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Studio Peal is a new design studio out of Vancouver Canada created by Lauren Thu & Zara Huntley.
“Peal is a design studio created to address the lack of platforms for critically minded design work in Vancouver, BC. We see opportunities for inquiry in everyday routines and discarded endeavors and use design to explore new understandings of our past, present, and future. We value projects that are left with fringed edges as we believe unfinished projects allow more opportunity for equitable participation. We see the future as something plural and participatory, and we make projects that help us define this.”
~ Lauren Thu & Zara Huntley
I was hired to develop their logo, sort out their visual identity, and design their website. The studio is new, therefore it doesn’t have a developed portfolio. This meant many long conversations getting to know each other and the future of their studio.
After exploring many possibilities, we all decided on the logo you see here. We tried peeling every letter, a mascot, filled letter, and other typefaces. Because the studio does not have current projects to show and are uncertain about the future project, they wanted the logo to be able to work in whichever direction their project heads in. So instead of being inspired by their work, the logo is meant to represent their collaboration and combined personality. It is simple, curious, and versatile.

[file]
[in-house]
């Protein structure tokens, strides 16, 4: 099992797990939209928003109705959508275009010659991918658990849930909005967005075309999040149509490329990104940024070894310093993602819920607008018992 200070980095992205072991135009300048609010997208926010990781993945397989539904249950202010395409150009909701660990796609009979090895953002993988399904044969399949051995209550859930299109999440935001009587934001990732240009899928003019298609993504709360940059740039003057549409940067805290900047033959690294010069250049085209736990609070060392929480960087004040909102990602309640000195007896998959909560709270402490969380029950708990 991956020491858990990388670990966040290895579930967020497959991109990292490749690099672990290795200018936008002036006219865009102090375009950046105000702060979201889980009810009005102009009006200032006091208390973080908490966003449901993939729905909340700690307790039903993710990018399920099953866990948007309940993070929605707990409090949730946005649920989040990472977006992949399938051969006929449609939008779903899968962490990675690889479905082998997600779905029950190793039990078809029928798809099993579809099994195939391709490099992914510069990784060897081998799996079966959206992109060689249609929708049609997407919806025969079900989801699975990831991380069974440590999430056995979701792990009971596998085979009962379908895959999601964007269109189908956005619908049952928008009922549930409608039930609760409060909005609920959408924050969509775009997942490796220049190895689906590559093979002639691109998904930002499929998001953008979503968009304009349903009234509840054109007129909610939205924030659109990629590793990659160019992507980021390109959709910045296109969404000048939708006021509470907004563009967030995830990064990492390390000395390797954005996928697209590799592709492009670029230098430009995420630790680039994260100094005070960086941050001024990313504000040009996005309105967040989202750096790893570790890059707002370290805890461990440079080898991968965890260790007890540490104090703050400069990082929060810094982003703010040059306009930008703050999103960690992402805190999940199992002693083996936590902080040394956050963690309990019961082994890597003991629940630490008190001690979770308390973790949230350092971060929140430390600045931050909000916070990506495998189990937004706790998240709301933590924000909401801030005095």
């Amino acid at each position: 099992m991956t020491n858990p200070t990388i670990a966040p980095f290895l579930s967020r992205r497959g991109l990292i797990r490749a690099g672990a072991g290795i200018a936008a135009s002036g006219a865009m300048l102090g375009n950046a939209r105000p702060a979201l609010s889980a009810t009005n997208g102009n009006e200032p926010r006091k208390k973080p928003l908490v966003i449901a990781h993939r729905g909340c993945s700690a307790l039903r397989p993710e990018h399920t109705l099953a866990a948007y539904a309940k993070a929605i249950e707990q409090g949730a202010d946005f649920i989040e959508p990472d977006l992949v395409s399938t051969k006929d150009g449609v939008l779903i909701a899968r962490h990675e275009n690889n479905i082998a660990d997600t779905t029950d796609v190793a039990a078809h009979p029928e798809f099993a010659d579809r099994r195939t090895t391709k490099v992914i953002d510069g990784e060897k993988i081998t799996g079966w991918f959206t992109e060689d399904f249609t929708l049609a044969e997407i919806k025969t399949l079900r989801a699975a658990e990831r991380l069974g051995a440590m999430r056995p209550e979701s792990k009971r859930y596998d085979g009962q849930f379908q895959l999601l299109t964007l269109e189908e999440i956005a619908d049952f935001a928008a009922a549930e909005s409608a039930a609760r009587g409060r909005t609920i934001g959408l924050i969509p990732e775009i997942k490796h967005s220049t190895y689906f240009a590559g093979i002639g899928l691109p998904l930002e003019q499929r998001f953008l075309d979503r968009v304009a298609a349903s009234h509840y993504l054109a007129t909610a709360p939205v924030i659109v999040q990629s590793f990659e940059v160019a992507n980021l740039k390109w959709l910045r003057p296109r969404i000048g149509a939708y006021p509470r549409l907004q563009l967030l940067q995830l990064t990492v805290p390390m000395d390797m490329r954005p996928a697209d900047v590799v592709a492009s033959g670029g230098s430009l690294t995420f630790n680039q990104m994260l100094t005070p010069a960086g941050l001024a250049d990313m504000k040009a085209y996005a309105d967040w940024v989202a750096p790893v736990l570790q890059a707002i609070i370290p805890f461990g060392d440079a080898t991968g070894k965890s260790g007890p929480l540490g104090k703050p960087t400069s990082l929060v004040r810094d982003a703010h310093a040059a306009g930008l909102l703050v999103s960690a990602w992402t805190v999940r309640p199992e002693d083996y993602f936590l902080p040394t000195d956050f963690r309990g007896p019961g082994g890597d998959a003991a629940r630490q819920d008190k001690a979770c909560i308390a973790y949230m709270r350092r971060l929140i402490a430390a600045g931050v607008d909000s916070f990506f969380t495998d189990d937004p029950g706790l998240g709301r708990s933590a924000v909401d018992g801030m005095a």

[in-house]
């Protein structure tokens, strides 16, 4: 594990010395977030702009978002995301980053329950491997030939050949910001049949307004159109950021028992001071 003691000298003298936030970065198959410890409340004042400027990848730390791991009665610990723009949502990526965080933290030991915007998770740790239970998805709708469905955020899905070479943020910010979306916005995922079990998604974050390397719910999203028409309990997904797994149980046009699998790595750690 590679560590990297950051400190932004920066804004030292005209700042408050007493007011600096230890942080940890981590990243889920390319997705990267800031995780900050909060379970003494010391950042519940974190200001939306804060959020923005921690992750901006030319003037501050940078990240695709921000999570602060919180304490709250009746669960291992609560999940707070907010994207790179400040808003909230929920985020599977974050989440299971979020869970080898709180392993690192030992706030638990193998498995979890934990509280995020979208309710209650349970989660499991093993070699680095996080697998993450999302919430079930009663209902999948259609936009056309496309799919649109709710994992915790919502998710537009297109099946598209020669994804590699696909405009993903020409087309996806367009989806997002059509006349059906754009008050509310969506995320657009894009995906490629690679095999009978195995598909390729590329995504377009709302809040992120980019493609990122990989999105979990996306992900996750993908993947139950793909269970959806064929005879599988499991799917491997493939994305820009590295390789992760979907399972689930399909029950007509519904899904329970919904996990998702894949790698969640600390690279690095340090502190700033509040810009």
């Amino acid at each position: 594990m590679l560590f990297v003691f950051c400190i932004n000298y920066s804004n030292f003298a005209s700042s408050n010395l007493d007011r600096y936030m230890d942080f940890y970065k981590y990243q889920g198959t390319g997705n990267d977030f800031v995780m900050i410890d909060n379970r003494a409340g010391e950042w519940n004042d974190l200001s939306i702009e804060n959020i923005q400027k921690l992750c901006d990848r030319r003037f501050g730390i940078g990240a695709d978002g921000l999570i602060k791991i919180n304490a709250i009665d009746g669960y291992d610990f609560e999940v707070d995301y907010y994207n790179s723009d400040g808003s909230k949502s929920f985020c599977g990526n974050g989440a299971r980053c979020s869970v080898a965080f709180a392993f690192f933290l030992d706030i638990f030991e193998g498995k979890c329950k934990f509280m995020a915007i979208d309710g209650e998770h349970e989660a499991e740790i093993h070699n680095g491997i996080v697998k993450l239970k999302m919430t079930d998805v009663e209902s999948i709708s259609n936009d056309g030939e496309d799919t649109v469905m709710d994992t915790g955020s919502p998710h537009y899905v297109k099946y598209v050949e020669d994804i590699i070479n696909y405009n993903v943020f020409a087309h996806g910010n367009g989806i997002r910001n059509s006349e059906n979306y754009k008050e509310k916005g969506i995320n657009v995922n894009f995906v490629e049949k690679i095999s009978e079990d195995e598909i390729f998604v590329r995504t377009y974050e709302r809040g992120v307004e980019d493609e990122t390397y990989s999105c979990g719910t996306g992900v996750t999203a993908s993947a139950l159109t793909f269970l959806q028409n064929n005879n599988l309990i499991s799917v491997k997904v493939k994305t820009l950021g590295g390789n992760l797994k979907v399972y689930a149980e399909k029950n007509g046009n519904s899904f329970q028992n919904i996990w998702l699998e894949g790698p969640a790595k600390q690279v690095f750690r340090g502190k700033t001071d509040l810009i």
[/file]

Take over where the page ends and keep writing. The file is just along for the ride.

Under the logo designs are a couple photos I shot and directed, inpired one of their quotes,“peeling fruit that isn’t ususally peeled.”
*more coming soon
Fusion fitness is a book written by recognized fitness professional Helen Vanderburg. She is expanding her is a fitness program into an online platform of videos. I helped the “fusion” brand refresh their logo, and expland their brand ideneity.
Here is here logo and some thumbnails used on her new platform.